Tr. by Natasha Lehrer and Cecile Menon
Nathalie Léger claims to have begun Suite for Barbara Loden as a brief entry on the American actress and director Barbara Loden for a film encyclopedia. Loden was married to the filmmaker Elia Kazan, had a brief acting career, and directed one movie, Wanda, in which she played the title role. Wanda was based on the true story of a woman drawn into a bank robbery. Her accomplice tells her that he will kill her and then himself if the heist goes wrong. Instead, he’s shot to death by the cops, and she is left to face justice alone. Wanda is a figure of overwhelming passivity, framed in the first shot of the movie as a tiny figure that dust “absorbs and dissolves” as she picks her way past a blurry pile of slag. She is an unresisting, pathetic creature, so panicked by her robber boyfriend’s instructions that she can hardly memorize them. She has them written out in a list: “14. Put the money in a bag. 15. Go to the car and leave.” Léger, assigned to write about Loden for the film encyclopedia, becomes obsessed with Wanda, and instead of finishing her entry, embarks on a study of coal mining and hair curlers, Polish immigration and the history of the self-portrait, spiraling out from her subject rather than honing in.
Suite for Barbara Loden becomes an urgent investigation of the vanished actress, her character, and of the woman Wanda was based on. Léger travels to the United States to view the landscape where the movie was shot, disregarding her rental car’s GPS to wander through coal country. She calls the governor of the prison in Ohio where the real Wanda, Alma Malone, had been incarcerated in 1960. She also relays Barbara Loden’s conversation with an earlier governor of the prison, who had refused her access to Malone. Loden had explained to him her interest in the inmate, but we see that her status as actress and director means absolutely nothing to this man of authority. Here is the real voice of power, in flat refusal: “No, said the governor, I don’t think it would be interesting, I don’t think that you should be interested in this story, I’m the person who gives permission for everything here, and that I will not allow.”
Léger’s book-length essay or film study or novel is a reaction to this judgment and withholding of permission. She dares to be interested. Women like Wanda seem pitiably weak, and yet their weakness is its own kind of strength. Loden played Wanda herself rather than assign the role to another actress because she strongly identified with her. Loden had been a runaway, a pin-up girl, a dancer in a nightclub, before getting cast in films. She told an interviewer, “I lived like a zombie for a long time, until I was nearly thirty.” She met Kazan when he was a successful director in his fifties, and she a mid-twenties blonde beauty in an acting class. He wrote a novel, The Arrangement, about their relationship, then let Faye Dunaway play the lead in the film version. Léger imagines this as a bitter betrayal. She questions her obsession with Loden, saying she herself has never been homeless, has never given her existence over to a man. Yet she remembers one bleak scene from when she was fifteen, when it was “impossible in moments like that to think that defending my body could be worth the effort.”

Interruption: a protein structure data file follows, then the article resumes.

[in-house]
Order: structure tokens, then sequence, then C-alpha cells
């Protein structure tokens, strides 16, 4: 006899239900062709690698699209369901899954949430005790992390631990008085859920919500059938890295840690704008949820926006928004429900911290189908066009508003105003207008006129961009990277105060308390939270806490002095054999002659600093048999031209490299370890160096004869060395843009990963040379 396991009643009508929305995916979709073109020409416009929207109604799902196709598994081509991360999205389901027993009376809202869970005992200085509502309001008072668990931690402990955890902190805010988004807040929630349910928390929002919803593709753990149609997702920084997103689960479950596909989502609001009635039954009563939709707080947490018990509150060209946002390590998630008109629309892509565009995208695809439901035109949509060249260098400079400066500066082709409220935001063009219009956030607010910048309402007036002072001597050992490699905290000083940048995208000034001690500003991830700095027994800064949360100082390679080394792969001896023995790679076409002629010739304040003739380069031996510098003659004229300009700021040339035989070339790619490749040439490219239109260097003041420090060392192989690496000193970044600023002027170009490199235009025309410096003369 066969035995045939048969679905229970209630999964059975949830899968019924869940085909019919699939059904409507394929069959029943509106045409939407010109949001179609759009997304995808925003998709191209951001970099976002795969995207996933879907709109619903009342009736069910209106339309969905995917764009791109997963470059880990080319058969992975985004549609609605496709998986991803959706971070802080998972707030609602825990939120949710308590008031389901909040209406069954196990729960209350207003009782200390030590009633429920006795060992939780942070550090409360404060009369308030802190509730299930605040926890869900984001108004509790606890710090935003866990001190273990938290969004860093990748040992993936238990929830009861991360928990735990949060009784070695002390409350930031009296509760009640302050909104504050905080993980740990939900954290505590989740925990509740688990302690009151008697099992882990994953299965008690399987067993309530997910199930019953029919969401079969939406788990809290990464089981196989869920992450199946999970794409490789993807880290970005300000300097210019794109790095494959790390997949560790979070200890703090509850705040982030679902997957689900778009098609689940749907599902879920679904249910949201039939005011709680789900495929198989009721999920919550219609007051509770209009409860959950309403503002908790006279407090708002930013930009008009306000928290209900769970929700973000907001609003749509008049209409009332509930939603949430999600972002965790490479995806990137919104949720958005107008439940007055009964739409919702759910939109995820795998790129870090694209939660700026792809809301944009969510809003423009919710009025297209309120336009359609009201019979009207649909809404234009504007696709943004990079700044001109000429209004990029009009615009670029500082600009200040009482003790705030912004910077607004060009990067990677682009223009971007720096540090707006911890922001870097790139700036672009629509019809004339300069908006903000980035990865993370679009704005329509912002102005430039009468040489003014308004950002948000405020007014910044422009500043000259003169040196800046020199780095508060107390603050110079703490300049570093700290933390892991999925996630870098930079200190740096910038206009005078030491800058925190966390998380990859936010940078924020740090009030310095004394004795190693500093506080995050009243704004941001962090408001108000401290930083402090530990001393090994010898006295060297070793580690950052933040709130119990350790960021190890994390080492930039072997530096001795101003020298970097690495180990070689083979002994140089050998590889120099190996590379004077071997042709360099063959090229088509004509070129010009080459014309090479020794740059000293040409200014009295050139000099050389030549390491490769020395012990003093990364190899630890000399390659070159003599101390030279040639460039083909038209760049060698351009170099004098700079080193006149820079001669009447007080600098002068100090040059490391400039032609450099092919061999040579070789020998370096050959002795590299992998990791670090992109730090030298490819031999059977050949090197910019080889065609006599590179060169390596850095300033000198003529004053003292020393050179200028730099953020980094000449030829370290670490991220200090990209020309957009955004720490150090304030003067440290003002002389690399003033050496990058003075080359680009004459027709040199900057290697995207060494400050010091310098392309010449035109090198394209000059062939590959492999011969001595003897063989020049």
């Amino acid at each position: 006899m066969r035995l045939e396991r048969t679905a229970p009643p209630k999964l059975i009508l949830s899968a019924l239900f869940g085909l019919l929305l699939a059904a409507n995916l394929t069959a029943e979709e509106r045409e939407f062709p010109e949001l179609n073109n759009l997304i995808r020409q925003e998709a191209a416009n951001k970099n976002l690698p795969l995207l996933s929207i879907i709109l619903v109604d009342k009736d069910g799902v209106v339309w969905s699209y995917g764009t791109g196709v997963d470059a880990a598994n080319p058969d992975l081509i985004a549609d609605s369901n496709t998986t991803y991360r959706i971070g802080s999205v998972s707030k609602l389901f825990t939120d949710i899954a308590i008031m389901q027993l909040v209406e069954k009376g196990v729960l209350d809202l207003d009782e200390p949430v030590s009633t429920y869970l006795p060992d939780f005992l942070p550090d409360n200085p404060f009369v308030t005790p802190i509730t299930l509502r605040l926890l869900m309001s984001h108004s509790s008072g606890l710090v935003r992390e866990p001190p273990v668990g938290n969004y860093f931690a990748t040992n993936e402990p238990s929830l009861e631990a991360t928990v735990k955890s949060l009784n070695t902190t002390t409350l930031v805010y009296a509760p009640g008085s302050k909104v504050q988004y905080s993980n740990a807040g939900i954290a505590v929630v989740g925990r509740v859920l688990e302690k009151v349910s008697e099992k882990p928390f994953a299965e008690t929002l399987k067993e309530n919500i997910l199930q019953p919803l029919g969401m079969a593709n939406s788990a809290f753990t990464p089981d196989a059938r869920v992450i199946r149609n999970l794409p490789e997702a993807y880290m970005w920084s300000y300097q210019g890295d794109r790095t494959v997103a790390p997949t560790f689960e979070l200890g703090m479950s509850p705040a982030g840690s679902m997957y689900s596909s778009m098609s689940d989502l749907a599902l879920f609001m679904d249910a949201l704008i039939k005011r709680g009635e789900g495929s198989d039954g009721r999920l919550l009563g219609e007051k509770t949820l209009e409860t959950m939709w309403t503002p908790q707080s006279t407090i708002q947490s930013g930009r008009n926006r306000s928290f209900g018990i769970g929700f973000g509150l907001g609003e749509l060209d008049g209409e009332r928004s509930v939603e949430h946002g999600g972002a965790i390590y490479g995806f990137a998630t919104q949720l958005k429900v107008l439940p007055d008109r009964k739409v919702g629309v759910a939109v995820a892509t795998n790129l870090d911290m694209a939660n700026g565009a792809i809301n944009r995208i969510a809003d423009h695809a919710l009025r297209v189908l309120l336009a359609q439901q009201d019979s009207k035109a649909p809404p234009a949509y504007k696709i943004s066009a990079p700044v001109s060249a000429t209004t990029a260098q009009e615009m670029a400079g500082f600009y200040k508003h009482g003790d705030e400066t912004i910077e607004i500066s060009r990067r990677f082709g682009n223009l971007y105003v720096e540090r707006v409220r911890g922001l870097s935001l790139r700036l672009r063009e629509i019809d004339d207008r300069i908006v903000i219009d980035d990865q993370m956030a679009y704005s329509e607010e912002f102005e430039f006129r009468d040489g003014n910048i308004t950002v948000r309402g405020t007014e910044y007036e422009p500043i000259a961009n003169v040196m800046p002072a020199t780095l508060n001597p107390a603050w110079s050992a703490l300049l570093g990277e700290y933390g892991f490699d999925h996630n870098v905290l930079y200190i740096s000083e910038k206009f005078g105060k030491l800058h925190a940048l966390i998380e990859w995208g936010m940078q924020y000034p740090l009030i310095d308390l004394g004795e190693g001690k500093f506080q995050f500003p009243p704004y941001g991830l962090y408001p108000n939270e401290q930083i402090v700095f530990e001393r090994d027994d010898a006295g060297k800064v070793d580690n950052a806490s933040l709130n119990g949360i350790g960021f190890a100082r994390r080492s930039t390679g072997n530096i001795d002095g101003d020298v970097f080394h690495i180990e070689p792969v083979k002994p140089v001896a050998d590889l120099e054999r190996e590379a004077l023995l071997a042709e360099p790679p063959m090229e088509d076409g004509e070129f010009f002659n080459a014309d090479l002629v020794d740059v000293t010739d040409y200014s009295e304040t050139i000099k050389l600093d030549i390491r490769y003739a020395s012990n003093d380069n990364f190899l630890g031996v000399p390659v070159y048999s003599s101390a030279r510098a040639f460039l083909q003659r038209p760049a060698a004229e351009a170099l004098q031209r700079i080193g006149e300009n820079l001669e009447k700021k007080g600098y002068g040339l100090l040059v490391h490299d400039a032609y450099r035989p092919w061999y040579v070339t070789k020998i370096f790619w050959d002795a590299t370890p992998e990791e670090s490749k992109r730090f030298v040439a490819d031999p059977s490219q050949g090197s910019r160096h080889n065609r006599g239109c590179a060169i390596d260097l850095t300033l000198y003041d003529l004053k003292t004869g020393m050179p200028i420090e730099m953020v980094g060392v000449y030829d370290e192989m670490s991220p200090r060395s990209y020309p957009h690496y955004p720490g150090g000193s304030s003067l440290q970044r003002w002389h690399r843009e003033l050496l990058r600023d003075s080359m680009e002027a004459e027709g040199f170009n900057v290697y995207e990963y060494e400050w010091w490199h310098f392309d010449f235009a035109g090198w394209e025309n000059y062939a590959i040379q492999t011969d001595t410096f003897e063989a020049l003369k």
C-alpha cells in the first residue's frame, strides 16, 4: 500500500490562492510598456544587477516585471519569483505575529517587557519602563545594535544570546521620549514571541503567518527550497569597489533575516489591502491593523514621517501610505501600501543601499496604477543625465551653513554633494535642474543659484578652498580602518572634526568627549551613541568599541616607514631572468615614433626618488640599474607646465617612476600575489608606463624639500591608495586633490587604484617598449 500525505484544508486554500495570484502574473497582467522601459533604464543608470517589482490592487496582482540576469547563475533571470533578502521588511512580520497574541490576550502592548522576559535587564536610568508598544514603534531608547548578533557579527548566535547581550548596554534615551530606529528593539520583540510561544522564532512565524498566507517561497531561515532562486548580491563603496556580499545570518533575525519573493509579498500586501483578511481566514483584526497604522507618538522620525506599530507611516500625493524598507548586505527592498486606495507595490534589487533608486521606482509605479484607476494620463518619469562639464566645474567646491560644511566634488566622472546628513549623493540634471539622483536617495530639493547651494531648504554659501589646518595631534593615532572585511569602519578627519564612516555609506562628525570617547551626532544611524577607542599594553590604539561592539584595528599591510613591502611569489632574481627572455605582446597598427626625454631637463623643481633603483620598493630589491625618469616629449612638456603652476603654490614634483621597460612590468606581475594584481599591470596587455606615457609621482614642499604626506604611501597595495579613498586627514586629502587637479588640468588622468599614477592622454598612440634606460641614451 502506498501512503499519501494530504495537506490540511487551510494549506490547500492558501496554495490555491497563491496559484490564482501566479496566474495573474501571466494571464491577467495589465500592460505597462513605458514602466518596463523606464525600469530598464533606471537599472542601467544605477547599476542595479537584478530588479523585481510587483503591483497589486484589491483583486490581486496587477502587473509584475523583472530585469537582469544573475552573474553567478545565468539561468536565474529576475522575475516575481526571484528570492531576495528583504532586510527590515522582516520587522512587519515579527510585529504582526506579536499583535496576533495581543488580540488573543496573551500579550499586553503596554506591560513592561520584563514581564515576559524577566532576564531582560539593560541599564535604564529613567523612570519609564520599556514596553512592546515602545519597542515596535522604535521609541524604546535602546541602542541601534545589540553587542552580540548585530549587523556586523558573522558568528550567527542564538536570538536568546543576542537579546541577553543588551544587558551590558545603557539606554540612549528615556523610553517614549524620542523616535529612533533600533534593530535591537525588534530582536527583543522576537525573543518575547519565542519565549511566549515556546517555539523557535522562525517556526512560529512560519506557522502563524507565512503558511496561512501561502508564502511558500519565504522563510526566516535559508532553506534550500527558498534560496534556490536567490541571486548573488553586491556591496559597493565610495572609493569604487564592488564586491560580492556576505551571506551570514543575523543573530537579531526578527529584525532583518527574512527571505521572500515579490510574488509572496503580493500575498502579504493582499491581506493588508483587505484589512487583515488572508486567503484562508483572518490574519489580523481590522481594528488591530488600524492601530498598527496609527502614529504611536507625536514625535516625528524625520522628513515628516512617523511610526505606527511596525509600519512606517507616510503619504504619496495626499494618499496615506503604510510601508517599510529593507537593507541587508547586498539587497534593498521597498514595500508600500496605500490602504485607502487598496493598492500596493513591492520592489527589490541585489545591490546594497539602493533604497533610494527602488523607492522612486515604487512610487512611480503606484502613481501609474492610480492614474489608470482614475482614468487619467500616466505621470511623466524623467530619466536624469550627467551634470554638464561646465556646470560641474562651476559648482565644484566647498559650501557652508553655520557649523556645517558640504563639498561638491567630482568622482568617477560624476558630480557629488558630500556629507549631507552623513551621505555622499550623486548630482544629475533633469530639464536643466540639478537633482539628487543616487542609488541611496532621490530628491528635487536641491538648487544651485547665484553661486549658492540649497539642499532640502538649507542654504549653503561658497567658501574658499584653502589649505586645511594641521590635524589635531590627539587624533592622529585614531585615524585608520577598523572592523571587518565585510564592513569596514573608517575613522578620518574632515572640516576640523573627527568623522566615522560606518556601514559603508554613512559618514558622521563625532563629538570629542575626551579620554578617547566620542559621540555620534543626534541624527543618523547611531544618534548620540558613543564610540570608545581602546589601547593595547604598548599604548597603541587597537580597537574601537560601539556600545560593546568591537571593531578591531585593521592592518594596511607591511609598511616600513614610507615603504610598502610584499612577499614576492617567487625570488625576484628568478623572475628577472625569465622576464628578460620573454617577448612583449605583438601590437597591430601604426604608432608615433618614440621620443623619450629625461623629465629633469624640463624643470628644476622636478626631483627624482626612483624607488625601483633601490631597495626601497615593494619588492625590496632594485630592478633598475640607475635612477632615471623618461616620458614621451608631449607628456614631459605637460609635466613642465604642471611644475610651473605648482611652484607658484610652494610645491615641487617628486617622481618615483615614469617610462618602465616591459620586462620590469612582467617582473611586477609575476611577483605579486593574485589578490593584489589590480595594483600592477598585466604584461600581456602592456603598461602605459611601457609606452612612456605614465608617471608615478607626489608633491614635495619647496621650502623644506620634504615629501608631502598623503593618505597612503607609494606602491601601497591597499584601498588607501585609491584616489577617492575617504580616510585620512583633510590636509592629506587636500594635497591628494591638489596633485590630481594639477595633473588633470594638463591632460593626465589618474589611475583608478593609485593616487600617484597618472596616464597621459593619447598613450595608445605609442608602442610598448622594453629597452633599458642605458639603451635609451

Here’s an admission of an intense degradation, that is however so run-of-the-mill for women that it’s not even worth describing in detail. The subdued anguish of the book resonates out from this admission, which seems central to the way violence against women is constituted: we can come to see our own bodies as not worth defending. Léger depicts herself in this book as organized and hard-working, caring for her mother while also having the wherewithal to fly across the Atlantic to do research. This accomplished, driven writer nevertheless shares a core of emptiness with Loden, and with Wanda. When the film came out, Léger writes, feminists criticized Loden for focusing on such a passive, subjugated woman. Yet this story we should not be interested in won’t stop its peculiar pull. Léger stubbornly sticks to it, magnifying Loden’s tale and making it her own. The book becomes an autobiography, “a woman telling her own story through that of another woman.”
Suite for Barbara Loden comes across as a dream, grounded in the women Léger researches but flowing into aspects she brings to life through fiction. She quotes Loden in an interview about her role in the Arthur Miller play After the Fall. Then the scene takes up as the door closes on the interviewer, and Loden sits in her dressing room. “She could hear noises backstage, the dresser going back and forth carrying costumes between the dressing rooms, the squeal of hangers on clothes rails, the echo of footsteps in the wing muted by thick carpet . . . ” The point of view has shifted without transition, a hallucinatory transposition of the narrator for her subject. Léger paints the bleak landscape of Pennsylvania and an improbable interview with the elderly baseball great Mickey Mantle with the same hypnotized attention, as if moving through the vacuum a deep wound has made. The book absorbs in its absorption, its willful fixation on a subject she should have passed over altogether, or at the least done less with. “It was understood that it was easier to fail than to succeed,” Léger writes, “the implication being that the most effective way to succeed was to fail.” Though she has failed her editor’s request to “stick to the subject” of the encyclopedia entry, the book is a quiet victory, reclaiming Barbara Loden’s persistence and nerve even as she is denigrated and misunderstood.
Angela Woodward is the author of the novel Natural Wonders, winner of the 2015 Fiction Collective Two Doctorow Innovative Fiction Prize. Her other works include the collections The Human Mind and Origins and Other Stories and the novel End of the Fire Cult. She can be found online at: www.angelawoodward.com.